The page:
F, b. circa 1068
- Birth: Alice was born circa 1068 in Traves, Haute-Saone, France.
Stephen De Treves
M, b. circa 1040
- Birth: Stephen De Treves was born circa 1040 in Traves, Haute-Saone, France.
Gaucher III Sire Salins
M, b. 1088, d. August 15, 1175
- Birth: Gaucher III Sire Salins was born in 1088 in Salins, Seine-et-Marne, France.
- Death: He died on August 15, 1175, at age ~87.
Guillaume I Count Of Geneva
M, b. 1130, d. July 25, 1195
- Birth: Guillaume I Count Of Geneva was born in 1130 in Geneva, Switzerland.
- Death: He died on July 25, 1195, at age ~65.
Beatrix De Faucigny
F, b. 1138
- Birth: Beatrix De Faucigny was born in 1138 in Faucigny, Haute-Savoie, France.
Amadeo I Count Of Geneva
M, b. circa 1110
- Birth: Amadeo I Count Of Geneva was born circa 1110 in Geneva, Switzerland.
Mathilde De Cuiseaux
F, b. circa 1110
- Birth: Mathilde De Cuiseaux was born circa 1110 in Cuiseaux, Saone-et-Loire, France.
Aimon I Count Of Geneva
M, b. circa 1050
- Birth: Aimon I Count Of Geneva was born circa 1050 in Geneva, Switzerland.
Itha De Faucigny
F, b. circa 1086
- Birth: Itha De Faucigny was born circa 1086 in Geneva, Switzerland.
Thietburge Of Savoy
F, b. circa 1012
- Birth: Thietburge Of Savoy was born circa 1012 in France.
Louis Seigneur De Faucigny
M, b. circa 1060
- Birth: Louis Seigneur De Faucigny was born circa 1060.
Pons De Cuiseaux, I
M, b. circa 1086
- Birth: Pons De Cuiseaux, I, was born circa 1086.
Laura De Senecy
F, b. circa 1088
- Birth: Laura De Senecy was born circa 1088.
Aimon I Count De Faucigny
M, b. circa 1110
- Birth: Aimon I Count De Faucigny was born circa 1110 in Faucigny, Haute-Savoie, France.
F, b. circa 1110
- Birth: Clemencia was born circa 1110 in Faucigny, Haute-Savoie, France.
Rodolph De Faucigny
M, b. circa 1085
- Birth: Rodolph De Faucigny was born circa 1085 in Faucigny, Haute-Savoie, France.
St Fernando III King of Castile And Leon
M, b. August 5, 1199, d. May 30, 1252
- Birth: St Fernando III King of Castile And Leon was born on August 5, 1199 in Castile, Burgos, Castilla-Leon, Spain.
- Marriage: He and Elisabeth of Swabia were married on November 30, 1219.
- Marriage: St Fernando III King of Castile And Leon and Joanna Dammartin were married in 1237 in Burgos, Burgos, Spain.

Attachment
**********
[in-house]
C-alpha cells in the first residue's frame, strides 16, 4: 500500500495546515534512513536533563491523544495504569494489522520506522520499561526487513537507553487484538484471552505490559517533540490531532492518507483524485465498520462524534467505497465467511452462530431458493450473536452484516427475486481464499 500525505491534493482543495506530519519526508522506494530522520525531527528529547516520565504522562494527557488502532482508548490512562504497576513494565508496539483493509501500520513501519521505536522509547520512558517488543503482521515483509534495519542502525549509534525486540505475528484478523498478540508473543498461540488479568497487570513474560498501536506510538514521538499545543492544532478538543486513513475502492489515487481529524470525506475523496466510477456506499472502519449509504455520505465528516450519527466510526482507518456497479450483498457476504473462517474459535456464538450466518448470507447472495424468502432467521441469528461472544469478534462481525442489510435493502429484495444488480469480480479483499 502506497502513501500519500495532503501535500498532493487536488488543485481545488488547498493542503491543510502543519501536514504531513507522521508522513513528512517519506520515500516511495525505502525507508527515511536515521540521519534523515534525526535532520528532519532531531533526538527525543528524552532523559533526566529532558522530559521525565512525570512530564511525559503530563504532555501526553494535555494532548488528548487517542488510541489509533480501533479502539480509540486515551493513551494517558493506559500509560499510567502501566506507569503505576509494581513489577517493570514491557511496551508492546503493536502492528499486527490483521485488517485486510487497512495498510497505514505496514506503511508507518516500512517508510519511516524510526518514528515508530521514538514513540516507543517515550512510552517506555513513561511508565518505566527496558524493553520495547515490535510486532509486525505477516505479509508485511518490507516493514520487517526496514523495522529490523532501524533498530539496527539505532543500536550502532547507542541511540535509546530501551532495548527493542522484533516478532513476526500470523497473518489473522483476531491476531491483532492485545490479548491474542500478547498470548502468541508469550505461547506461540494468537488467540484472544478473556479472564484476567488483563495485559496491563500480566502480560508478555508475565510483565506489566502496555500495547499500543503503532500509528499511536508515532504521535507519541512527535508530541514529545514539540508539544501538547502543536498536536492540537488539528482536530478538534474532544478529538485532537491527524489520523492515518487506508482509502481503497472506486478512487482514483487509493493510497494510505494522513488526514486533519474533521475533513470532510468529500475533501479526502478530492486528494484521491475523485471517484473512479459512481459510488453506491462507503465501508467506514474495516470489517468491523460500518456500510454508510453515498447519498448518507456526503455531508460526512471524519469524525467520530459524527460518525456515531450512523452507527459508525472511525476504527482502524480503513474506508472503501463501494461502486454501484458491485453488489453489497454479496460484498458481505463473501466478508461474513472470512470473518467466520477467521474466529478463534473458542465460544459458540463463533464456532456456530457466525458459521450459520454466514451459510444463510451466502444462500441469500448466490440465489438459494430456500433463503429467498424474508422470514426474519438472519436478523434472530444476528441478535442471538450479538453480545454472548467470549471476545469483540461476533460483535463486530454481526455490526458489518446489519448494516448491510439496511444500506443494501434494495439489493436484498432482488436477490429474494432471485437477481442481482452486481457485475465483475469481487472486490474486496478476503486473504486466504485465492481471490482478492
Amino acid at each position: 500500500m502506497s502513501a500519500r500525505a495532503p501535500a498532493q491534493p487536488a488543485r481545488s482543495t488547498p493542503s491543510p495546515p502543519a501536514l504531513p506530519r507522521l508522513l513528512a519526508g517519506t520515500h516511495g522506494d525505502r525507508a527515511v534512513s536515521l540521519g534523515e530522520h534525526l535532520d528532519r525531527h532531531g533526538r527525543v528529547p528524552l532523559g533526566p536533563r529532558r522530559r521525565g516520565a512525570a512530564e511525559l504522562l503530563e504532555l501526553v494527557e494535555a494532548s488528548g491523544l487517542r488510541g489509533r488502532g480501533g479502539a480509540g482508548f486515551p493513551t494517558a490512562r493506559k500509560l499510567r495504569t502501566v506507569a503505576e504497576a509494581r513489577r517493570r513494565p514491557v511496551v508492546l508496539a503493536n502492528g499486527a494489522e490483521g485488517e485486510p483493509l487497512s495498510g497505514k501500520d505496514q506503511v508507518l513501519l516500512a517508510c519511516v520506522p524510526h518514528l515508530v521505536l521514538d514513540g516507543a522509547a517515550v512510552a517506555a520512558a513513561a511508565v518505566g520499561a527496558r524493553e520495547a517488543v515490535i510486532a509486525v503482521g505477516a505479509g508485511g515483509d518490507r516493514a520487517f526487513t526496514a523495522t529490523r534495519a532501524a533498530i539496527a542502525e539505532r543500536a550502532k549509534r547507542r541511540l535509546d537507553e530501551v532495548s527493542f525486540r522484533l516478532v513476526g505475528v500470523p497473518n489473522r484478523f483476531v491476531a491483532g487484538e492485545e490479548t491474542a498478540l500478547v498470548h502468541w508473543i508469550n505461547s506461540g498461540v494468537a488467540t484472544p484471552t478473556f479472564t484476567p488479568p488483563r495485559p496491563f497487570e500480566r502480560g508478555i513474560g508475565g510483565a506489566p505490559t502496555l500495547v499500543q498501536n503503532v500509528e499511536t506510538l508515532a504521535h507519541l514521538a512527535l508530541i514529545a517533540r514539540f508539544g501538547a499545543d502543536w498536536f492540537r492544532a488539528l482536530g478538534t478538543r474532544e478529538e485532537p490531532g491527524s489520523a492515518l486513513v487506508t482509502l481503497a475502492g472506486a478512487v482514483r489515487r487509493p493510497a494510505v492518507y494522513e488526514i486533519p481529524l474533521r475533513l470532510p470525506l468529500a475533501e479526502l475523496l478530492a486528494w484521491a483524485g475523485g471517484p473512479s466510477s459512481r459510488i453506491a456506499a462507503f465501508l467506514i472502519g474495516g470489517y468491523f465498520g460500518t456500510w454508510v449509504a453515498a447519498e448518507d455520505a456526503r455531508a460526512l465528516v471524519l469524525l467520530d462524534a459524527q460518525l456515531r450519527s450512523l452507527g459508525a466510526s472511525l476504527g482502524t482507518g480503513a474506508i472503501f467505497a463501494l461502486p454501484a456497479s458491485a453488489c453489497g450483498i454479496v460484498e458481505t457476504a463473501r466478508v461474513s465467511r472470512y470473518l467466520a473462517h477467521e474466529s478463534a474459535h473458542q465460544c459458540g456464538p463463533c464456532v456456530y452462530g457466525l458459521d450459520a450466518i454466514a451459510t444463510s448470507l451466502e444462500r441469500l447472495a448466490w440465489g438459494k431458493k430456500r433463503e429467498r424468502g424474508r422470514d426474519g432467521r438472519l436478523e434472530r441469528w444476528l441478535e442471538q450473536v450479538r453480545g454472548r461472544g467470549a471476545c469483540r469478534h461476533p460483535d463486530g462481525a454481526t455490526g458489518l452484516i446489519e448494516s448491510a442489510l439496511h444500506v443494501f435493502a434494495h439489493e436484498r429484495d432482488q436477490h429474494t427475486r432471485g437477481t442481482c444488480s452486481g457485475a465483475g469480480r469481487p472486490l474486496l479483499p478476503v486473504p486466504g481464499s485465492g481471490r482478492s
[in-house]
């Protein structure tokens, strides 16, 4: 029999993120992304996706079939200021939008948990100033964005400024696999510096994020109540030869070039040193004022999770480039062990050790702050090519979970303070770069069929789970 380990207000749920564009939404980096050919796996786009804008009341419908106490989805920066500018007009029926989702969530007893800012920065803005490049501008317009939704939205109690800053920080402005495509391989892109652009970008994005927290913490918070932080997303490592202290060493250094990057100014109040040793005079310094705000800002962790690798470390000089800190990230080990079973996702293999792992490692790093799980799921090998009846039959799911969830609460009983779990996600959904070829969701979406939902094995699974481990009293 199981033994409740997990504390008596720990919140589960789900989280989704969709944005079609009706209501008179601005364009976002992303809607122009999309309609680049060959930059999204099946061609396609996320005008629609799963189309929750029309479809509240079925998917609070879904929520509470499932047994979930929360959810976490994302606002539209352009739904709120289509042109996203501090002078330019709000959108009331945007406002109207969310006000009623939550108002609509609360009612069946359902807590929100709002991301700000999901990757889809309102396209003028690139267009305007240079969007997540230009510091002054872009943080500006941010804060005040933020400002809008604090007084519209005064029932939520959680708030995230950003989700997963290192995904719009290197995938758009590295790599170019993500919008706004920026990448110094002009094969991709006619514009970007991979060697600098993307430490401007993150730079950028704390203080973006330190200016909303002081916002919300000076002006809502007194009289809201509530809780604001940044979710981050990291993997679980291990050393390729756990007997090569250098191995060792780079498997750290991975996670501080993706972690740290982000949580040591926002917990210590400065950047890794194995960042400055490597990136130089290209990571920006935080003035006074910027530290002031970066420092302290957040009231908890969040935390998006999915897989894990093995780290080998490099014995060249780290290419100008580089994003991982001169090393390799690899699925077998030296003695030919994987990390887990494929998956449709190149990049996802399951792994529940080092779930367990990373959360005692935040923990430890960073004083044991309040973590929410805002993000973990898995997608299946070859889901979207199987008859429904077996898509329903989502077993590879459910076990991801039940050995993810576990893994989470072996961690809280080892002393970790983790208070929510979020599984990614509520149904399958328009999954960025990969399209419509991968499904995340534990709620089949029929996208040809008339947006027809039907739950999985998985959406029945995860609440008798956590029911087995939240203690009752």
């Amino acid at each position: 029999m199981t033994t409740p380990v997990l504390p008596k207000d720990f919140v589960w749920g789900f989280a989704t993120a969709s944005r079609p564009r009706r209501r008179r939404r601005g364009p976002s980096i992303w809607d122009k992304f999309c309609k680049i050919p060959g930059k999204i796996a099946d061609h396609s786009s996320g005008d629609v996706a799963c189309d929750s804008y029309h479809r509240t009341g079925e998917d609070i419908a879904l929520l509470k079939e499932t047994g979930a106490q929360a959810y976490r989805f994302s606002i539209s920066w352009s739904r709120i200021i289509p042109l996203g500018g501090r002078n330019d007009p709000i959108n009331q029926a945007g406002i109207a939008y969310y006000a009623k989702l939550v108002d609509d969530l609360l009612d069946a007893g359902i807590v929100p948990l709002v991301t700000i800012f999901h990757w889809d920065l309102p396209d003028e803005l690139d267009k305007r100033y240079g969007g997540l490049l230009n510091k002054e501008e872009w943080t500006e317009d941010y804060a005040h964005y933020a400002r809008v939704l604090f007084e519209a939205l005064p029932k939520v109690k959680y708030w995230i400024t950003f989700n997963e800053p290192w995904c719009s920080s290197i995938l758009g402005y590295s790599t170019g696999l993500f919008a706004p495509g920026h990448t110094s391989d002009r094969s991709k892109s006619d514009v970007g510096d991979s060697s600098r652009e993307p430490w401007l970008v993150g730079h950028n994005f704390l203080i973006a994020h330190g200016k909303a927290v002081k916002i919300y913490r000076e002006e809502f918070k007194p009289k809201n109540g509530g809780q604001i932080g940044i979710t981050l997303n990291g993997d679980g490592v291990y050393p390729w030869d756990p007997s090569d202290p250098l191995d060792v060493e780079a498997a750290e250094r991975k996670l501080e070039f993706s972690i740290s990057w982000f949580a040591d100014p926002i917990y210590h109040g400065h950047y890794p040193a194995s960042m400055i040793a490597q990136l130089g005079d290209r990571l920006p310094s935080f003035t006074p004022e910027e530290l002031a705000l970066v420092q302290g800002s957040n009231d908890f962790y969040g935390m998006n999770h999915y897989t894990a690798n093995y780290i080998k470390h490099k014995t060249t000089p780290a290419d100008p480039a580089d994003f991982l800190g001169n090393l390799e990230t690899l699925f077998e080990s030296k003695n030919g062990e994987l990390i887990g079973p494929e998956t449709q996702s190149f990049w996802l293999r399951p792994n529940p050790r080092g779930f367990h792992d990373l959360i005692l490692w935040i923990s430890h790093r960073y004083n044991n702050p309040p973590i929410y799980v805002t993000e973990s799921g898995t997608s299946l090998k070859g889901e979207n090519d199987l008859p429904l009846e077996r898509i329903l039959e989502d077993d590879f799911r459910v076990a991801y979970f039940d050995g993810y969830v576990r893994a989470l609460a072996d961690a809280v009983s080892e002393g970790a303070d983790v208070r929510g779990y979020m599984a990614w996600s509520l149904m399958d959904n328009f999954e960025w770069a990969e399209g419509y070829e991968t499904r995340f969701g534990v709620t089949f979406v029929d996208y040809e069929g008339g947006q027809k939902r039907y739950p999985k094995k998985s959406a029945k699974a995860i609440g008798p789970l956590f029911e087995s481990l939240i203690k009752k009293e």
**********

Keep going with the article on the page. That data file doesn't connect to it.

- Death: St Fernando III King of Castile And Leon died on May 30, 1252, at age 52, in Sevilla, Seville, Andalucia, Spain.
- Note: King Saint Fernando III was born in the monastery of Valparaiso in Spain in the year 1199 – exactly 100 years to the month after the death of his illustrious ancestor, Rodrigo Diaz, who was known by the honorary title of El Cid He was a true son of the Cid, of noble heart and bearing. In him would be combined the soul of a knight dedicated entirely to God, the irresistible power of the Cid and, due to his royal heritage, the authority to marshal the might of an entire nation against the enemies of Christ.
Saint Fernando’s father was King Alfonso IX of Leon, and his mother the saintly Lady Bereguera. As his parent’s marriage was annulled by Pope Innocent III, St Fernando was actually raised by his grandfather, King Alfonso VIII of Castile, and his mother. King Alfonso VIII was a great warrior and knight, to whom Christian chivalry was more than just a code of conduct or a set of rules to which he adhered; it was a pursuit of virtue meant to guide him in all of his thoughts and actions. In striving for the ideal of knighthood, he attained a true nobility of character. Living a life of honor, King Alfonso was a magnificent warrior who courageously defended the Church and his kingdom of Castile. He was also an excellent role model for young Fernando, who wanted nothing more than to be a knight of Christ.
St Fernando was still a young man when he became king of Castile. His kingdom was in tatters, as there had been numerous raids by both Christian and Moor into Castile, as well as internal rebellions. Saint Fernando worked tirelessly to restore his realm to prosperity and administer justice throughout his land, though he continued always to train as a warrior.
On the day Saint Fernando became a knight, he prayed:
“Christ, my Lord, I am in Thy hands, the same way this sword is in mine. Show me, my King, what Thou wantest of this Thy knight.”
In the silence and stillness of the night, St Fernando heard Christ answer him: